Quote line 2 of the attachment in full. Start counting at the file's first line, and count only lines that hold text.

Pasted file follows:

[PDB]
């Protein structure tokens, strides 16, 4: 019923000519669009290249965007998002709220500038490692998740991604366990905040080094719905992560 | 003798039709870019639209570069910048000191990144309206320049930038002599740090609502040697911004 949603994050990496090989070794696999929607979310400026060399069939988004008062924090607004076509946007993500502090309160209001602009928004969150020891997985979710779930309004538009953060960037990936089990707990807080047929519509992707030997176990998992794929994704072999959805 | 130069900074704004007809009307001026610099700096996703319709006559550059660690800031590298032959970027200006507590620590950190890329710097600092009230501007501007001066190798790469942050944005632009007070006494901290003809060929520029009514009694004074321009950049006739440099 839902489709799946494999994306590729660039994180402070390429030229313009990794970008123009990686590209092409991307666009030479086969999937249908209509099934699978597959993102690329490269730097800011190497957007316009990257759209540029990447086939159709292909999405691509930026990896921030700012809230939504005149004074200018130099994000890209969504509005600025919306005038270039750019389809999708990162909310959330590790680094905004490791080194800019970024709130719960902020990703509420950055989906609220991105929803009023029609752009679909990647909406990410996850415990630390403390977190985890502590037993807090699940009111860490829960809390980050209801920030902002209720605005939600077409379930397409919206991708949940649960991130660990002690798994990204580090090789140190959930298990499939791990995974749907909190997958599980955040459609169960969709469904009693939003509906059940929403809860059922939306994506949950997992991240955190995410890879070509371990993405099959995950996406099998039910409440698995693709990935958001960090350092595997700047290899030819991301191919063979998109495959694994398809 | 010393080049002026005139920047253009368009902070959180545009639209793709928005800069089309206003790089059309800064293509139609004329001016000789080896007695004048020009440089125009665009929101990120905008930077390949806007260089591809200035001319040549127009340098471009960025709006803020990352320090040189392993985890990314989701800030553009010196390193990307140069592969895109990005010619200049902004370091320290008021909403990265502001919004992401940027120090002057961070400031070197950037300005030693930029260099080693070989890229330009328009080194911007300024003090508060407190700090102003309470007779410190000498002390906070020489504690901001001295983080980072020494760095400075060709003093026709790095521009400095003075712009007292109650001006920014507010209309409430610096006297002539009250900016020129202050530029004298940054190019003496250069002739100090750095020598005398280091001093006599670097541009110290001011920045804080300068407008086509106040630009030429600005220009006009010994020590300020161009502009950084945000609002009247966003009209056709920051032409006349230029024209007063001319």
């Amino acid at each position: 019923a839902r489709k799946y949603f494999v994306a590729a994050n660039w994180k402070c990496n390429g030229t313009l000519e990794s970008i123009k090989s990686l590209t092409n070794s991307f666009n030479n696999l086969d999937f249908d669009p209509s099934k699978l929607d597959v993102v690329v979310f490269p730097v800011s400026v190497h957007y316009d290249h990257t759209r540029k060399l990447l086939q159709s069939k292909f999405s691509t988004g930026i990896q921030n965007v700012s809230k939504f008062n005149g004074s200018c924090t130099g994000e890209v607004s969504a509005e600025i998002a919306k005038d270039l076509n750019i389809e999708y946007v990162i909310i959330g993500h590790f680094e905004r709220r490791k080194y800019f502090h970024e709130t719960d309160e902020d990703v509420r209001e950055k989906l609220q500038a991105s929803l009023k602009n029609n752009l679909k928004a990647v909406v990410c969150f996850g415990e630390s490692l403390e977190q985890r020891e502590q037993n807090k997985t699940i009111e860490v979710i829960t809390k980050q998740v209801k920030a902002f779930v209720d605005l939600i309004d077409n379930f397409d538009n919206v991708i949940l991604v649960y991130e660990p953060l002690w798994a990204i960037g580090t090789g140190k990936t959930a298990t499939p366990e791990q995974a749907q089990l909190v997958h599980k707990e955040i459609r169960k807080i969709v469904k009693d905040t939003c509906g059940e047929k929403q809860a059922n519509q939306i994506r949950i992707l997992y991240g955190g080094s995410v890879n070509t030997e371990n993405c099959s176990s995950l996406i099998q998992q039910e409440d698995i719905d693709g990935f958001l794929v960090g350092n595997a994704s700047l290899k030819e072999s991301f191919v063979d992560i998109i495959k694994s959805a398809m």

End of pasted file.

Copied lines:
């Protein structure tokens, strides 16, 4: 019923000519669009290249965007998002709220500038490692998740991604366990905040080094719905992560 | 003798039709870019639209570069910048000191990144309206320049930038002599740090609502040697911004 949603994050990496090989070794696999929607979310400026060399069939988004008062924090607004076509946007993500502090309160209001602009928004969150020891997985979710779930309004538009953060960037990936089990707990807080047929519509992707030997176990998992794929994704072999959805 | 130069900074704004007809009307001026610099700096996703319709006559550059660690800031590298032959970027200006507590620590950190890329710097600092009230501007501007001066190798790469942050944005632009007070006494901290003809060929520029009514009694004074321009950049006739440099 839902489709799946494999994306590729660039994180402070390429030229313009990794970008123009990686590209092409991307666009030479086969999937249908209509099934699978597959993102690329490269730097800011190497957007316009990257759209540029990447086939159709292909999405691509930026990896921030700012809230939504005149004074200018130099994000890209969504509005600025919306005038270039750019389809999708990162909310959330590790680094905004490791080194800019970024709130719960902020990703509420950055989906609220991105929803009023029609752009679909990647909406990410996850415990630390403390977190985890502590037993807090699940009111860490829960809390980050209801920030902002209720605005939600077409379930397409919206991708949940649960991130660990002690798994990204580090090789140190959930298990499939791990995974749907909190997958599980955040459609169960969709469904009693939003509906059940929403809860059922939306994506949950997992991240955190995410890879070509371990993405099959995950996406099998039910409440698995693709990935958001960090350092595997700047290899030819991301191919063979998109495959694994398809 | 010393080049002026005139920047253009368009902070959180545009639209793709928005800069089309206003790089059309800064293509139609004329001016000789080896007695004048020009440089125009665009929101990120905008930077390949806007260089591809200035001319040549127009340098471009960025709006803020990352320090040189392993985890990314989701800030553009010196390193990307140069592969895109990005010619200049902004370091320290008021909403990265502001919004992401940027120090002057961070400031070197950037300005030693930029260099080693070989890229330009328009080194911007300024003090508060407190700090102003309470007779410190000498002390906070020489504690901001001295983080980072020494760095400075060709003093026709790095521009400095003075712009007292109650001006920014507010209309409430610096006297002539009250900016020129202050530029004298940054190019003496250069002739100090750095020598005398280091001093006599670097541009110290001011920045804080300068407008086509106040630009030429600005220009006009010994020590300020161009502009950084945000609002009247966003009209056709920051032409006349230029024209007063001319």